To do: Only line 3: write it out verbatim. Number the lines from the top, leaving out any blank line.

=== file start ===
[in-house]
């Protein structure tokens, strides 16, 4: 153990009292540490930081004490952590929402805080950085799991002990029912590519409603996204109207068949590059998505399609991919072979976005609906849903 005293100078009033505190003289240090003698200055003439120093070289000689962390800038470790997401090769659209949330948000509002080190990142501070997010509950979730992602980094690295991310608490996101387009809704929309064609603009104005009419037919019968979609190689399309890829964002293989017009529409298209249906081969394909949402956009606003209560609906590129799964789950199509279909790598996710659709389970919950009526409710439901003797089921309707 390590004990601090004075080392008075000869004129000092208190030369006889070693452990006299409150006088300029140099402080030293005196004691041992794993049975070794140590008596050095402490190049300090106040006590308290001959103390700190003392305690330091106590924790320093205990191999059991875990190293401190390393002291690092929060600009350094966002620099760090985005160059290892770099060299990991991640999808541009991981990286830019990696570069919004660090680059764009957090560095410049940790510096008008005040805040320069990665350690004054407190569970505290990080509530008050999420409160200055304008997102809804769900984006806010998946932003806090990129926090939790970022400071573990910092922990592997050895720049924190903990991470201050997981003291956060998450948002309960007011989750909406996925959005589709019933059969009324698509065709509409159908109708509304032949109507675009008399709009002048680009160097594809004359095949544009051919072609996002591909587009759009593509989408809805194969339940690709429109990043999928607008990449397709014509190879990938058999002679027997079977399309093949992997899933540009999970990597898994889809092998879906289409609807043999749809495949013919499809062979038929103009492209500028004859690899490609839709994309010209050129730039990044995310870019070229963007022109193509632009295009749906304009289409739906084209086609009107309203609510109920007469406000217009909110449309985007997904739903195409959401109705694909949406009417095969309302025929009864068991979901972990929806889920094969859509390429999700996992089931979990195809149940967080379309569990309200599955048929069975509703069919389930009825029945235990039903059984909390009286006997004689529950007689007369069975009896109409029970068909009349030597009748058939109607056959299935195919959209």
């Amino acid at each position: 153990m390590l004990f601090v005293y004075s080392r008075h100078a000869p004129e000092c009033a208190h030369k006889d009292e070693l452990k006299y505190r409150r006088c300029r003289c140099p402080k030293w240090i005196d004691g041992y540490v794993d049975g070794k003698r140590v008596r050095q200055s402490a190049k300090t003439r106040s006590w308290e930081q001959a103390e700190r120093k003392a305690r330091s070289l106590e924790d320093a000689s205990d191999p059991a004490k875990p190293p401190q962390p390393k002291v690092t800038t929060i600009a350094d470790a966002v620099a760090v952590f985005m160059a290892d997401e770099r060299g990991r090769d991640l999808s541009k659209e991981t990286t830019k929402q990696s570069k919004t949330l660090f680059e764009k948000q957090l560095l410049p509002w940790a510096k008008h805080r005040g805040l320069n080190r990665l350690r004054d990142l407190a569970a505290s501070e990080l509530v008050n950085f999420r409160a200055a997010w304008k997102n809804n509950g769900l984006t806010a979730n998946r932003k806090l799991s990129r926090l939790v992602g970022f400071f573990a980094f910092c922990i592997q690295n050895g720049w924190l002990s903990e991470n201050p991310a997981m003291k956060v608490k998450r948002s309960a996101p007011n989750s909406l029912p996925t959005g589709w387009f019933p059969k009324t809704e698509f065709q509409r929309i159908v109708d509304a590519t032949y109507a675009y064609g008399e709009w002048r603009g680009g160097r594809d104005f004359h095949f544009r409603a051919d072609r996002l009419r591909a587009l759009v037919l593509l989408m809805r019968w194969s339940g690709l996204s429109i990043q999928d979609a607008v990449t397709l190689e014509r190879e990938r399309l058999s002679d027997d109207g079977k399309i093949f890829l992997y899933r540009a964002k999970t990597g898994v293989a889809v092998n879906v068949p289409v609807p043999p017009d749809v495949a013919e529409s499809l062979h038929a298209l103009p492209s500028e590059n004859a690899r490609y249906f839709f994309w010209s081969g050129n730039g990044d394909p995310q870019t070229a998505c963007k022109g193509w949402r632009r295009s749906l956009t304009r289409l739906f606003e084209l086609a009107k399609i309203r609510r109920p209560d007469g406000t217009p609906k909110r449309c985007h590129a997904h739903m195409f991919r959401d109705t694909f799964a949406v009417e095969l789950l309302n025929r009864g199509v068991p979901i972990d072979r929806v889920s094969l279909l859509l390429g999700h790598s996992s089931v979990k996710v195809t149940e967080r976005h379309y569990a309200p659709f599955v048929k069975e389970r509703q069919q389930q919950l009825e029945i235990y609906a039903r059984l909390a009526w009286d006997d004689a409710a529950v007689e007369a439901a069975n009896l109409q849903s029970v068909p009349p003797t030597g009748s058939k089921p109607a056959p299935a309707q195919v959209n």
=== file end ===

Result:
């Amino acid at each position: 153990m390590l004990f601090v005293y004075s080392r008075h100078a000869p004129e000092c009033a208190h030369k006889d009292e070693l452990k006299y505190r409150r006088c300029r003289c140099p402080k030293w240090i005196d004691g041992y540490v794993d049975g070794k003698r140590v008596r050095q200055s402490a190049k300090t003439r106040s006590w308290e930081q001959a103390e700190r120093k003392a305690r330091s070289l106590e924790d320093a000689s205990d191999p059991a004490k875990p190293p401190q962390p390393k002291v690092t800038t929060i600009a350094d470790a966002v620099a760090v952590f985005m160059a290892d997401e770099r060299g990991r090769d991640l999808s541009k659209e991981t990286t830019k929402q990696s570069k919004t949330l660090f680059e764009k948000q957090l560095l410049p509002w940790a510096k008008h805080r005040g805040l320069n080190r990665l350690r004054d990142l407190a569970a505290s501070e990080l509530v008050n950085f999420r409160a200055a997010w304008k997102n809804n509950g769900l984006t806010a979730n998946r932003k806090l799991s990129r926090l939790v992602g970022f400071f573990a980094f910092c922990i592997q690295n050895g720049w924190l002990s903990e991470n201050p991310a997981m003291k956060v608490k998450r948002s309960a996101p007011n989750s909406l029912p996925t959005g589709w387009f019933p059969k009324t809704e698509f065709q509409r929309i159908v109708d509304a590519t032949y109507a675009y064609g008399e709009w002048r603009g680009g160097r594809d104005f004359h095949f544009r409603a051919d072609r996002l009419r591909a587009l759009v037919l593509l989408m809805r019968w194969s339940g690709l996204s429109i990043q999928d979609a607008v990449t397709l190689e014509r190879e990938r399309l058999s002679d027997d109207g079977k399309i093949f890829l992997y899933r540009a964002k999970t990597g898994v293989a889809v092998n879906v068949p289409v609807p043999p017009d749809v495949a013919e529409s499809l062979h038929a298209l103009p492209s500028e590059n004859a690899r490609y249906f839709f994309w010209s081969g050129n730039g990044d394909p995310q870019t070229a998505c963007k022109g193509w949402r632009r295009s749906l956009t304009r289409l739906f606003e084209l086609a009107k399609i309203r609510r109920p209560d007469g406000t217009p609906k909110r449309c985007h590129a997904h739903m195409f991919r959401d109705t694909f799964a949406v009417e095969l789950l309302n025929r009864g199509v068991p979901i972990d072979r929806v889920s094969l279909l859509l390429g999700h790598s996992s089931v979990k996710v195809t149940e967080r976005h379309y569990a309200p659709f599955v048929k069975e389970r509703q069919q389930q919950l009825e029945i235990y609906a039903r059984l909390a009526w009286d006997d004689a409710a529950v007689e007369a439901a069975n009896l109409q849903s029970v068909p009349p003797t030597g009748s058939k089921p109607a056959p299935a309707q195919v959209n």